Classes usually cease at 15:50. This can and does vary hugely, however, and some upper secondary students are required to take the 10th lesson, which ends at 16:40, or can leave earlier. Many school clubs and groups meet after school. These meetings vary in length, however they usually do not last longer than 2 hours.
The school yard has a basketball court, benches, a running track and a table tennis table and a gym hall, which is equipped with a variety of athletic equipment. There is also the academic library, which not only has computers and laptops but also numerous books, magazines and films on different subjects and the lending library, from which one can lend novels.
As to the architecture of the school building, the Nelson-Mandela-School is housed in the old building and the new building, which is reached by crossing the school yard. The former has three floors—the first one contains classrooms, the second one science labs (all science classes are taught here) and two computer rooms, and the third one consists of classrooms, the two music rooms and the Aula, an assembly hall where the school assembles regularly. The ground floor is made up of the canteen, the libraries and the secretary's and principal's office.
There is a canteen run by Thomas Beier, an independent cook and caterer, and his assistants. The menu varies daily but always includes a soup, salad, a vegetarian dish and a meat one.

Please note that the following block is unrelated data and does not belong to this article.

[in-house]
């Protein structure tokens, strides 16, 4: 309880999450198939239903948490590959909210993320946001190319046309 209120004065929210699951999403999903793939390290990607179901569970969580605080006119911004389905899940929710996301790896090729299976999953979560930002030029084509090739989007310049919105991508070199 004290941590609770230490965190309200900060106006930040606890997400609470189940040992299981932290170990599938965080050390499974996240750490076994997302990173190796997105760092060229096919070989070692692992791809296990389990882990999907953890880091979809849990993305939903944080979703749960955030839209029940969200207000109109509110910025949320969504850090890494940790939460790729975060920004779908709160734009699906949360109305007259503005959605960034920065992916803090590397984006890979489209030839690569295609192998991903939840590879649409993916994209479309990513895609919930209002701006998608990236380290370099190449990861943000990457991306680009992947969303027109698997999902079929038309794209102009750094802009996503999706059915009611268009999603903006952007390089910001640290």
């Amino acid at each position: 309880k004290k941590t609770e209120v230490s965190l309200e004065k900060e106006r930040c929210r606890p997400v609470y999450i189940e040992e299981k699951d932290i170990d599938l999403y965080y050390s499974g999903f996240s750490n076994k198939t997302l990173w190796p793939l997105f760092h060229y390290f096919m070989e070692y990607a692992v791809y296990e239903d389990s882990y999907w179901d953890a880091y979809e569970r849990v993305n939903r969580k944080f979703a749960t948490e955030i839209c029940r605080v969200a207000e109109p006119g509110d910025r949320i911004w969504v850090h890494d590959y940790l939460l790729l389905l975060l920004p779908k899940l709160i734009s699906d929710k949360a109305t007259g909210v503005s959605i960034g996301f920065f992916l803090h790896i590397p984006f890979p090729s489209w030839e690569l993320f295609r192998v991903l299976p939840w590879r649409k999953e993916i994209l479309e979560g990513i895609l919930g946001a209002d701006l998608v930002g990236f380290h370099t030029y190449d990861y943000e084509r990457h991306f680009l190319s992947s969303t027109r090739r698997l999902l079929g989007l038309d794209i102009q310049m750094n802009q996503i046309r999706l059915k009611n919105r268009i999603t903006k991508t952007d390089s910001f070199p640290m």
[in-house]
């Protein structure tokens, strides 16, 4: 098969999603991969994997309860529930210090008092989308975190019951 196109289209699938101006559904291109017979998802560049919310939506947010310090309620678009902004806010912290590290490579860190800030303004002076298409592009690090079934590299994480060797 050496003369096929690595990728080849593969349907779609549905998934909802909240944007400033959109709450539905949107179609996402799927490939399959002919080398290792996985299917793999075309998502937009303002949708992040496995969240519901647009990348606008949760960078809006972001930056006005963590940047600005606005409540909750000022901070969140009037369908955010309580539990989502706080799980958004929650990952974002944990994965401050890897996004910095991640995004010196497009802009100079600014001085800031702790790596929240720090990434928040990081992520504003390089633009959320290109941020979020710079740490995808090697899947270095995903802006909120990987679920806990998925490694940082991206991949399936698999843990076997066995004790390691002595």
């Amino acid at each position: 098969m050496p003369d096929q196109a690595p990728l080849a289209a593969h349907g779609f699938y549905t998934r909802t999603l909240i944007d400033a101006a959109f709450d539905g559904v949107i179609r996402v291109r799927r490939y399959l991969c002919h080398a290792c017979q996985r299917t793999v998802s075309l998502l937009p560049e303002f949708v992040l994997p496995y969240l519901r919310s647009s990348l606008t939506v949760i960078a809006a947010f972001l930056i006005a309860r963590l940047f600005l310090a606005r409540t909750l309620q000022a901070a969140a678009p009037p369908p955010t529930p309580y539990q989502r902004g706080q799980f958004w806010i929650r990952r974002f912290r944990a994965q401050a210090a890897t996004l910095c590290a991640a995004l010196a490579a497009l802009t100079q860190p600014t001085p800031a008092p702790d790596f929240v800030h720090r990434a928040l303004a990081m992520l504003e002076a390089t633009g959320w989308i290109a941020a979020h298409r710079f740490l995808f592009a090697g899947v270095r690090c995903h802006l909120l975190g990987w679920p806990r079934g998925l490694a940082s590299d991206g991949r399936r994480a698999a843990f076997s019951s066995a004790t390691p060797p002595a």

The two floors in the new building contain classrooms only; the first one has two art rooms in which all art classes are taught. Two rooms on the first floor are also the offices of the upper secondary coordinators; Mr. Spiller and Mrs. Premkumar for the IB Diploma program and Mr. Mannes for the bilingual Abitur. The ground floor houses the kitchen—for vocational education purposes—and the wood workshop. P.E. classes are taught in the gym adjacent to the school yard, the Wilmersdorfer Sportplatz (which is a short walk away from the school) or occasionally also the nearby Preußenpark. The Nelson Mandela School's yearly Bundesjugendspiele take place at the Stadion Wilmersdorf, located close to S Hohenzollerndamm.
Many classrooms are equipped with interactive white-boards, which are digital boards. Each classroom has a computer, which is, if applicable, linked up to the white board. The equipment of the classes varies.
The old building of the primary has four floors, on which there are classrooms and one computer room and an art room. The new building contains a science laboratory, a computer room and the "Bewegungsraum" (the "motion room", in which dance and drama classes are held). The school also has one music room, a canteen, the Aula (which can be used for sports classes as well as assemblies) and the "Foyer". There is a library.
There are two school yards, a larger one containing a variety of different objects like a football court, table tennis tables or a slide, and the "Chill Hof" ("chill yard"), which is considerably smaller.
As in the secondary, in the primary there are interactive white-boards in the classrooms, but this varies.
- Bibi Bourelly, musician